What I’ve learned during my Rookie Year in Cyber Security

My Starting Point

One year ago I finally decided to make a dream come true for myself and to get into the field of cyber security. At this point, I was 36, happily married, father of two kids and had a good job working as a product owner for a large German based e-commerce company.

Where to start?

I played around with Hack The Box and OverTheWire Wargames to ensure, that I was realy intrested in learning more about information security and whether I was even able to learn stuff like this. Both are great options, to play around for a while without investing any money. All I needed was time and mental will. (I’ didn’t know Web Security Academy at this moment.) After two weeks I decided to continue this path and to take my initial idea more seriously.

From Noob to OSCP

I’ve read tons of blog posts about the Offensive Security OSCP certification and decided to take this cert for three reasons:

  1. I was sure to learn a lot from it.
  2. Paying for this training from my own savings ensured that I got fully involved over a longer period of time.
  1. The InfoSec community is absolutly awesome!
    I’ve met so many kind and helpful people on the InfoSec Prep discord server and nearly everyone was ready to help me in one or another way. Someone even teached me via video call and screensharing how to do buffer overflows. And even now not a day goes by, that I don’t learn something new, because a member of the community is ready to share knowledge with me, for free.
  2. Virtual Hacking Labs is a great addition to the OSCP learning materials and to the lab offered be Offensive Security. I’m sure that I only was able to pass the OSCP exam on my first approach, because I’ve spent an additional month to train my skills and methodology on VHL.
  3. Having the OSCP certification dosn’t mean everything in the world, but it helps a lot in finding a job (at least in Germany). — But the OSCP is by far not the the end of your learning path, it’s just one of the first steps.

Becoming a Certified Ethical Hacker

I actually wanted to do the Certified Ethical Hacker course before the OSCP, but at this point the certification course was to expensive for me. The price was around 4.000 Euro for five days of on site training and an exam attempt. Then after the OSCP I catched an offer to do the training online over a period of 12 months, for only the half of the original price.

  1. I didn’t had any practical experience working in IT security and so I thought I needed something like an extra booster to pimp my CV and to make clear that I’m highly motivated to get into this field.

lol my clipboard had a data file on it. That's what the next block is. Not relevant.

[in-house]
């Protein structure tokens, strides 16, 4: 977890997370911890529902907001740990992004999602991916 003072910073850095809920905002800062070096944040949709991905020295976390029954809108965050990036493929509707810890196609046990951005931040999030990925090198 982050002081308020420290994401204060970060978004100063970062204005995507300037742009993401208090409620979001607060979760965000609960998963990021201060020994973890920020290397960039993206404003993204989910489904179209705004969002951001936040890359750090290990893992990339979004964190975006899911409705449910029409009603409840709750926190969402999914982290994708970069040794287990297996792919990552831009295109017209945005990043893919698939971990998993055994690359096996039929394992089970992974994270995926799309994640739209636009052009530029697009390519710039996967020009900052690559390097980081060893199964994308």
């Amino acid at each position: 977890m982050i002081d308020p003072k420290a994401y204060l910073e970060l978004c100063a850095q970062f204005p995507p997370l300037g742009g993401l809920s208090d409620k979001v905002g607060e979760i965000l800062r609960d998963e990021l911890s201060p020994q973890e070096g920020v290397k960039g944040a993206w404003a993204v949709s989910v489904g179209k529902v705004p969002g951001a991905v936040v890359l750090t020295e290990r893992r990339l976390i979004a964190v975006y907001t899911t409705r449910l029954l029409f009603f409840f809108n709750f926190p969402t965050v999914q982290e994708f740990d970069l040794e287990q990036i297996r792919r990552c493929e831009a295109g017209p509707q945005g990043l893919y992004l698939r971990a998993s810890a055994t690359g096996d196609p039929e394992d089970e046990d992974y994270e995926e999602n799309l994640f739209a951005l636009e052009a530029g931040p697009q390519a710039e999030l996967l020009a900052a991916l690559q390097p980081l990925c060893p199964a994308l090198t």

1. I only glimpsed through aproximatly 3 percentage of the courseware and have heavily worked through this book instead. It contains everything I needed to know and in combination with this app I was able to prepare for passing the exam.
  2. You can save a lot of money by doing the exam without attending an official CEH training, if you already have at least 2 years of information security related job experience. Official prices can be found here.

Where to go from here? — Focus Daniel-san, focus!

A friend of mine is working at Google and in his early days in this small search-enginge company one of his colleagues told him, that if you want to be succesful, you just need to focus on one thing and be dedicated to it.

Benefit from the Boom

I’ve already mentioned the growing demand for IT security experts above. And with a more and more connected world, the Internet of Everything, hacked elections , industrial spionage and events like the SolarWind hack happening, there is a big growth in this industry for years.

Difference between Hackers and Managers

There is a big difference between the management perspective on IT security and the Hackers perspective on it. If you want to get paid for doing things you love and if you want to be successful, you need to learn to switch between both perspectives.

Some general Learnings

  1. Don’t get obsessed by tools, learn fundamentals instead.
  2. Threat Modeling is a great exercise for all kind of IT teams.
  3. Teaching the stuff, you’ve learned is a great way to become better.
  4. You don’t need to know everything. That’s totally okay and the ability to admit a lack of knowledge, is a strength. That is far better than pretending to know everything and to lose the trust of others at the end.
  5. There are so many good books out there you can learn from. These are my favourites: The Ultimate CyberSecurity Reading List for 2021

Well known secret superhero - Cybersecurity enthusiast #OSCP #CEH 🧙‍♂️